(I live in a Rural area, and this time of year is when the Lance Armstrong wannabe's come out and fuck everything up. They ride around in packs with absolutely no regard to traffic or the laws of the road. We made a big mistake a long time ago by legally giving them the right of way, when it should go to the angry person sitting behind 2000lbs. of metal and plastic)

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The best way to be less annoying would be to drive a car.

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Just one thing which wants me to ride over cyclists: When they ride right NEXT TO a bike path, just don't do that, please.
They have been built for all the cyclists to use, to keep them safe, and to let motorized traffic travel at reasonable speed.

other than that: What @CaptainChaos said. Rules apply to anyone, and if you don't follow them just because you're on a bike, it makes at least me go nuts...
And you're also required to stop at a crosswalk, which some people tend to forget, especially those wearing their fancy cycling suits, you are not supposed to cut corners and circumvent traffic lights by just riding on the sidewalk, I once got crashed into by a jerk who did this (While on foot, it hurt).

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About the whole riding bikes on sidewalks thing. In most places, it is illegal to ride on the sidewalk at all, so you might as well be running the light. However, while attending college, our campus was very bike friendly, with racks at every building. And the only way to get to the buildings was via sidewalk. I rode my bike every day for two years while there and so I had a lot of experience riding on sidewalks alongside pedestrians. I got a sort of infamy on campus after a while, and was known for going very fast and scaring the shit out of people, because I was very competent, very brash, and always in a rush. Often times, I would graze people's hands with the edge of my handlebars or generally just scare the piss out of them because they didn't see me coming and I passed them so fast.

Anyway, the only time that I ever ran into a person, he was on a skateboard. I was going along, minding my business, and he came perpendicular to my direction in what would be an intersection, had this been a road and not a sidewalk. He flew out in front of me, and we collided. The only other time that I came close was when someone was pushed in front of me by one of his "friends" as a joke of sorts. That was fun to avoid. My point being that it is totally doable, even on rather crowded side walks, so long as you are willing to slow down when necessary. So if he ran into you, he likely wasn't paying attention. There are assholes everywhere, it is just easier to spot them when they are on bikes.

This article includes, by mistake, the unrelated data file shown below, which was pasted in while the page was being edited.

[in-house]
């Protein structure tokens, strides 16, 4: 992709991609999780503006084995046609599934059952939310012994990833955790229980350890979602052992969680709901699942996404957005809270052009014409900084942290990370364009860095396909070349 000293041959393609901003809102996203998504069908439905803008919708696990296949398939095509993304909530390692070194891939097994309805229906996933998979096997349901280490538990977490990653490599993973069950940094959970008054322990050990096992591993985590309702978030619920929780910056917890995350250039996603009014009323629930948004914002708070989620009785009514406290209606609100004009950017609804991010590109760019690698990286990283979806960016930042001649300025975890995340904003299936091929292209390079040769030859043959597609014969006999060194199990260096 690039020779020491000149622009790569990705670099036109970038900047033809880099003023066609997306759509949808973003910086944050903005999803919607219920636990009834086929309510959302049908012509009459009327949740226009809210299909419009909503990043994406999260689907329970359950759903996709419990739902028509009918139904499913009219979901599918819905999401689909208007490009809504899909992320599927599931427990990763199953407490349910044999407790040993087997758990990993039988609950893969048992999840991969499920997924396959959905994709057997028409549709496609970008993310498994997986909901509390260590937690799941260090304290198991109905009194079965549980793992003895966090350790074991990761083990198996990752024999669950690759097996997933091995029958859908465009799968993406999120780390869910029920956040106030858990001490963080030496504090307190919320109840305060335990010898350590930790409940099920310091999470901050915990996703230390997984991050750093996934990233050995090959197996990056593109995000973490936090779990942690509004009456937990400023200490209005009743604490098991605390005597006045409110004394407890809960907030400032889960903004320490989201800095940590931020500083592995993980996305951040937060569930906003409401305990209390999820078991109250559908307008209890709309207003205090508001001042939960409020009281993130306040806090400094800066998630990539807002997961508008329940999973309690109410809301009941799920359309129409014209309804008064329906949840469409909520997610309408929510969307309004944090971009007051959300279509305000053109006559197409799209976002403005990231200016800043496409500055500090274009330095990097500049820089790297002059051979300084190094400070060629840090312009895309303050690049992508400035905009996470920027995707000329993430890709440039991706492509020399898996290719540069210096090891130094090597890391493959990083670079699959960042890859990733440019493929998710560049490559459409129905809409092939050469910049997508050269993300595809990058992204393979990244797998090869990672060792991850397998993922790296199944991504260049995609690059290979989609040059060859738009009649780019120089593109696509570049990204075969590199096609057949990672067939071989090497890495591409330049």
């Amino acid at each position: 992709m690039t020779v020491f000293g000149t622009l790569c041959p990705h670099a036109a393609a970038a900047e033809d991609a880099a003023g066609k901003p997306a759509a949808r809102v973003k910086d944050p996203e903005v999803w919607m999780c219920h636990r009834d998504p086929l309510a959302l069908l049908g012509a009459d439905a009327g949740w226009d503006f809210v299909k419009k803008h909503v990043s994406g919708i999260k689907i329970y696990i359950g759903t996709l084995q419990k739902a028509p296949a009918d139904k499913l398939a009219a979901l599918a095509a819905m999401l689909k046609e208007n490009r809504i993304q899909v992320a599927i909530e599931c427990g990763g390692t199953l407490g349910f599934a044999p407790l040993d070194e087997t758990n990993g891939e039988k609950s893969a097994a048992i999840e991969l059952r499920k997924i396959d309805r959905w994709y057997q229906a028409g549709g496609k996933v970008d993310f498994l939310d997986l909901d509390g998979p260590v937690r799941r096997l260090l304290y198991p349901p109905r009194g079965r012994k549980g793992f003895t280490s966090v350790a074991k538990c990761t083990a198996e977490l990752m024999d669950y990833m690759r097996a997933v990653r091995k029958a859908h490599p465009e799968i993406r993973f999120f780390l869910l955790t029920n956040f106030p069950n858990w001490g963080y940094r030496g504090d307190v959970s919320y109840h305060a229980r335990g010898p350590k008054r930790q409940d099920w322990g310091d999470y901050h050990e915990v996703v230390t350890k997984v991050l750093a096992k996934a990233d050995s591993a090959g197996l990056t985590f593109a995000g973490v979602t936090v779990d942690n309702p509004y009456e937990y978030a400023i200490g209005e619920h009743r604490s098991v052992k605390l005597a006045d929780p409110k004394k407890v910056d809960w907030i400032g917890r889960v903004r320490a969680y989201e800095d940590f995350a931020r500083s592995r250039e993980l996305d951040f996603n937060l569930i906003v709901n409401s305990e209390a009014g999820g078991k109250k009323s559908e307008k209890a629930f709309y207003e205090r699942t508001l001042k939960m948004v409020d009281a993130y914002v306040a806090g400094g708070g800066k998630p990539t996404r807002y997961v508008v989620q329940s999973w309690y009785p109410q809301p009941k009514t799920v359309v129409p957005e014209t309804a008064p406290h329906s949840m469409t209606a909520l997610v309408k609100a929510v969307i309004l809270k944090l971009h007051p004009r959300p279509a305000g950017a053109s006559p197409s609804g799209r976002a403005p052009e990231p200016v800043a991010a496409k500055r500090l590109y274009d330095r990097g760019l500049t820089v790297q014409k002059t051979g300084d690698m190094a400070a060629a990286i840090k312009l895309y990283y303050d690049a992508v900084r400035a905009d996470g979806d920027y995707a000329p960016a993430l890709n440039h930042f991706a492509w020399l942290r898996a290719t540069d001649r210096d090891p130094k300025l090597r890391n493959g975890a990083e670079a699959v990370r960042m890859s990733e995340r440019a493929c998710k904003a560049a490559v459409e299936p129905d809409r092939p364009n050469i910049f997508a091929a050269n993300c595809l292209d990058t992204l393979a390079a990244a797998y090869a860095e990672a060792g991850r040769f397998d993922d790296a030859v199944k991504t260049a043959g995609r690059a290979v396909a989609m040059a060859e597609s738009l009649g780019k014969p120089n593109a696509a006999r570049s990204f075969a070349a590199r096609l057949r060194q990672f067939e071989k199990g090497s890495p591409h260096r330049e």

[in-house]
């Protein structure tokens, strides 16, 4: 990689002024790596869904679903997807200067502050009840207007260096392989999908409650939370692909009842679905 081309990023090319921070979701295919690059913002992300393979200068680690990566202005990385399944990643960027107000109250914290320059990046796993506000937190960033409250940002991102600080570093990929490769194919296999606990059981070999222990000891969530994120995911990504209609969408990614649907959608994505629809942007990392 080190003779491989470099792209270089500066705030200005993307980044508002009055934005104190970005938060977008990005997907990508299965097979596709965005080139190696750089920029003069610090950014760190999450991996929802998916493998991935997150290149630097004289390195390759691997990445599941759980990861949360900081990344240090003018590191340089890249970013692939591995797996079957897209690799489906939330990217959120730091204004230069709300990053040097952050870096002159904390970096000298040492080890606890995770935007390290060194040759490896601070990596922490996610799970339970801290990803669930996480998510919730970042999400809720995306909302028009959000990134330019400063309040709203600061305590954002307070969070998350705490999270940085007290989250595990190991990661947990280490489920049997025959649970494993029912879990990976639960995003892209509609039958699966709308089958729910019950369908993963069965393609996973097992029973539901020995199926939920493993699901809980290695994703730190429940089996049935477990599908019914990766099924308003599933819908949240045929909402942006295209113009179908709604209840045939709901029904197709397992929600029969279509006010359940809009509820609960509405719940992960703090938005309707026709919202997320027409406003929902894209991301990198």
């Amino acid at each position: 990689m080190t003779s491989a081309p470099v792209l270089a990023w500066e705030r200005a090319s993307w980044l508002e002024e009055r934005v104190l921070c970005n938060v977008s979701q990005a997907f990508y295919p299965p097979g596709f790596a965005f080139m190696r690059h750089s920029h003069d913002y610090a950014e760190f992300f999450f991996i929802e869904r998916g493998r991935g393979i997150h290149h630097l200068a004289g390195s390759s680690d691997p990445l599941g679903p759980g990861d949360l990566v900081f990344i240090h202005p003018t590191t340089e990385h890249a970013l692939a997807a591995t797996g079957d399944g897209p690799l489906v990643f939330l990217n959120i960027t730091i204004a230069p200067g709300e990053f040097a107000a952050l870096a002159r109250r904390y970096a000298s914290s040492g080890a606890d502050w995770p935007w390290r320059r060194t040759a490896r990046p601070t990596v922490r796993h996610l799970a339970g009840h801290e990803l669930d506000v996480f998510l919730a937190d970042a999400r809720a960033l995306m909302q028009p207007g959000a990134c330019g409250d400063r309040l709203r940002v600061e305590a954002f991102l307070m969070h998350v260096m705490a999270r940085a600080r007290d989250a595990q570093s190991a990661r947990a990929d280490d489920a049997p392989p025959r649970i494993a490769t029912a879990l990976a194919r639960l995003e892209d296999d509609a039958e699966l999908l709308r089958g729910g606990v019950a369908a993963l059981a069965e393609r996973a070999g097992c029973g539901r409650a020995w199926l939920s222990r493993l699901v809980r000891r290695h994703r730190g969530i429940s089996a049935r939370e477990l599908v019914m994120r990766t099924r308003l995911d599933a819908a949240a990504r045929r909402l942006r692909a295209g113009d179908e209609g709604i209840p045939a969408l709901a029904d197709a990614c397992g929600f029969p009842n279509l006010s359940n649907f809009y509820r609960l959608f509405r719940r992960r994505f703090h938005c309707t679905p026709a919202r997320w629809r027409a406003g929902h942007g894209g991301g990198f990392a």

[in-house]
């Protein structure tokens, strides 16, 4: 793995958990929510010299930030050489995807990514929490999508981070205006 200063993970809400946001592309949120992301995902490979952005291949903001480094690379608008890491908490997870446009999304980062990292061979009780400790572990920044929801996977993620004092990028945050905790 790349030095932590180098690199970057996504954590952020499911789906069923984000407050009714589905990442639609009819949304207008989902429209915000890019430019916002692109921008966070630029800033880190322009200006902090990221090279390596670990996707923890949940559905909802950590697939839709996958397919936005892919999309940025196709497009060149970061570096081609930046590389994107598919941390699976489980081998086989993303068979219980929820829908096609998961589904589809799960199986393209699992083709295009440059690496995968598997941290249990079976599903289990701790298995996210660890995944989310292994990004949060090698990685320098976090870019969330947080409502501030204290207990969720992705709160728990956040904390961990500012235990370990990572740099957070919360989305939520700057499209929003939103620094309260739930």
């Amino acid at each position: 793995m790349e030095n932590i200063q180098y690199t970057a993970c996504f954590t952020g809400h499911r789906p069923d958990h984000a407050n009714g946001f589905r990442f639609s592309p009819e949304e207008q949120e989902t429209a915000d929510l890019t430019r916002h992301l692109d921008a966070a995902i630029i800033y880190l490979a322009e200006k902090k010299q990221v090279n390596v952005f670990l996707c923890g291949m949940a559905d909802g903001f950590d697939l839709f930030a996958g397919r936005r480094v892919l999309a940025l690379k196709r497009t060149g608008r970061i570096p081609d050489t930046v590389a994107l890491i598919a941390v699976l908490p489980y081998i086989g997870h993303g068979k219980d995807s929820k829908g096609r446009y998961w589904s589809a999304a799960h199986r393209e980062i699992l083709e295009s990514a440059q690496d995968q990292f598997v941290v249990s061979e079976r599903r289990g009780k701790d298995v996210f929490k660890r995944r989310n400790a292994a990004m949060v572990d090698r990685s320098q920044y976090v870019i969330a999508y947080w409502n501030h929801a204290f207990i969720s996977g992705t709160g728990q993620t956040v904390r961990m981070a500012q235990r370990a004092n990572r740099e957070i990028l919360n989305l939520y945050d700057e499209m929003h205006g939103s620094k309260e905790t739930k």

Not sure if this was already said, but wearing high visibility clothing is a must (especially at night or if you are riding in areas where there is limited visibility).

definetly agreed. Same for cars. Asshole pedestrians are hard to spot.
EDIT: you had luck spotting them obviously:

What I take from your story is that: Campus sidewalks doubled as bike paths, since there were no other options, so that's fine for me. The people there would have somehow noticed "Oh there are bikes to be expected on the pathways".

However in my incident mentioned above, I was waiting at the crosswalk for the light to turn green, and the guy on the bike was cutting corners by using the sidewalk. The situation took place at a rather crowded intersection on public roads, loads of pedestrians, loads of cars. He just could not turn in the radius he would have needed to not ram any pedestrians and so i got the handle bars rammed into my back (kidney height), full speed. I might have been out of sight for him when he came down the hill because I was standing somewhat behind the corner of a building, but a little more foresight from him could have avoided me some pain and bruises.

I've had a few encounters when walking my dog with people who fly past without warning. They involved me yelling & swearing. None have ever stopped to discuss what I was upset about though..